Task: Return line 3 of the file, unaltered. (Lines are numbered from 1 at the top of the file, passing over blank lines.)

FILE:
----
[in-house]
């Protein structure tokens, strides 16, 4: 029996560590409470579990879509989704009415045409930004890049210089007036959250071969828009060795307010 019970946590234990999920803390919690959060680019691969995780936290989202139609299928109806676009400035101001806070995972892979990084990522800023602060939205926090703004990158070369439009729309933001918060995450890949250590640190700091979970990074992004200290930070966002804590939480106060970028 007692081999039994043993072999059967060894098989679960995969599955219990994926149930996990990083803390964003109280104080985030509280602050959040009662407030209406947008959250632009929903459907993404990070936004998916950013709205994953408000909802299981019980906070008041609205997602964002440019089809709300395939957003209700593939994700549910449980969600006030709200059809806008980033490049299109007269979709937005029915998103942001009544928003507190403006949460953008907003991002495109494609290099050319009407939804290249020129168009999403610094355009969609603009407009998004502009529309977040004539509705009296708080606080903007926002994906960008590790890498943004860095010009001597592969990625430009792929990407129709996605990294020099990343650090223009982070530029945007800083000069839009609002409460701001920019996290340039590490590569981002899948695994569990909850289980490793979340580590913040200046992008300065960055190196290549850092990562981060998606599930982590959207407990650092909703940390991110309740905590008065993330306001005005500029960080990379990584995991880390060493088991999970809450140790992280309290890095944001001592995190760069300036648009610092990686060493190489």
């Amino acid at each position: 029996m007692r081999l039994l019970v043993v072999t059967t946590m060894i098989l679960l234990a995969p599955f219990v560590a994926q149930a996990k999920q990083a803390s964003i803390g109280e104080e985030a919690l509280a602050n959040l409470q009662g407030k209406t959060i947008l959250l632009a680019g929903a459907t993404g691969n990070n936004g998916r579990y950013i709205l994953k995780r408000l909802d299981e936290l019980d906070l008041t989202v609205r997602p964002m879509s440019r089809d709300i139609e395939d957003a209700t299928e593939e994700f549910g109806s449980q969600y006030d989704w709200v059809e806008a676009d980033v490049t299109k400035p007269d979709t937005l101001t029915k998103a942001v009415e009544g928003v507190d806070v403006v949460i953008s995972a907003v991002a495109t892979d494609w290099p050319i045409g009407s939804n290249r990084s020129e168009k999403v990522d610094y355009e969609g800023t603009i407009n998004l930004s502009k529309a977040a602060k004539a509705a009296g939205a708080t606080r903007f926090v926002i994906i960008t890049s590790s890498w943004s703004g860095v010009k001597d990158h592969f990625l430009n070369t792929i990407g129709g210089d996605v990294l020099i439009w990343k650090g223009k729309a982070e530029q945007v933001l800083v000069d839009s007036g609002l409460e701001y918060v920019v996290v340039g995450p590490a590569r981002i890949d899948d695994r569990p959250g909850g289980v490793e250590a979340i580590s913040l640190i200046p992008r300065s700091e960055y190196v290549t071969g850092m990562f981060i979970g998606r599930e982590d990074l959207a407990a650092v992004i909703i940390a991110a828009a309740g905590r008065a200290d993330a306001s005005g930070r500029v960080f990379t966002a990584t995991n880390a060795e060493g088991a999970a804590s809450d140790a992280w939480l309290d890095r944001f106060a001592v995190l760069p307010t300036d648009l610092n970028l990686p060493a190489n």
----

């Amino acid at each position: 029996m007692r081999l039994l019970v043993v072999t059967t946590m060894i098989l679960l234990a995969p599955f219990v560590a994926q149930a996990k999920q990083a803390s964003i803390g109280e104080e985030a919690l509280a602050n959040l409470q009662g407030k209406t959060i947008l959250l632009a680019g929903a459907t993404g691969n990070n936004g998916r579990y950013i709205l994953k995780r408000l909802d299981e936290l019980d906070l008041t989202v609205r997602p964002m879509s440019r089809d709300i139609e395939d957003a209700t299928e593939e994700f549910g109806s449980q969600y006030d989704w709200v059809e806008a676009d980033v490049t299109k400035p007269d979709t937005l101001t029915k998103a942001v009415e009544g928003v507190d806070v403006v949460i953008s995972a907003v991002a495109t892979d494609w290099p050319i045409g009407s939804n290249r990084s020129e168009k999403v990522d610094y355009e969609g800023t603009i407009n998004l930004s502009k529309a977040a602060k004539a509705a009296g939205a708080t606080r903007f926090v926002i994906i960008t890049s590790s890498w943004s703004g860095v010009k001597d990158h592969f990625l430009n070369t792929i990407g129709g210089d996605v990294l020099i439009w990343k650090g223009k729309a982070e530029q945007v933001l800083v000069d839009s007036g609002l409460e701001y918060v920019v996290v340039g995450p590490a590569r981002i890949d899948d695994r569990p959250g909850g289980v490793e250590a979340i580590s913040l640190i200046p992008r300065s700091e960055y190196v290549t071969g850092m990562f981060i979970g998606r599930e982590d990074l959207a407990a650092v992004i909703i940390a991110a828009a309740g905590r008065a200290d993330a306001s005005g930070r500029v960080f990379t966002a990584t995991n880390a060795e060493g088991a999970a804590s809450d140790a992280w939480l309290d890095r944001f106060a001592v995190l760069p307010t300036d648009l610092n970028l990686p060493a190489n």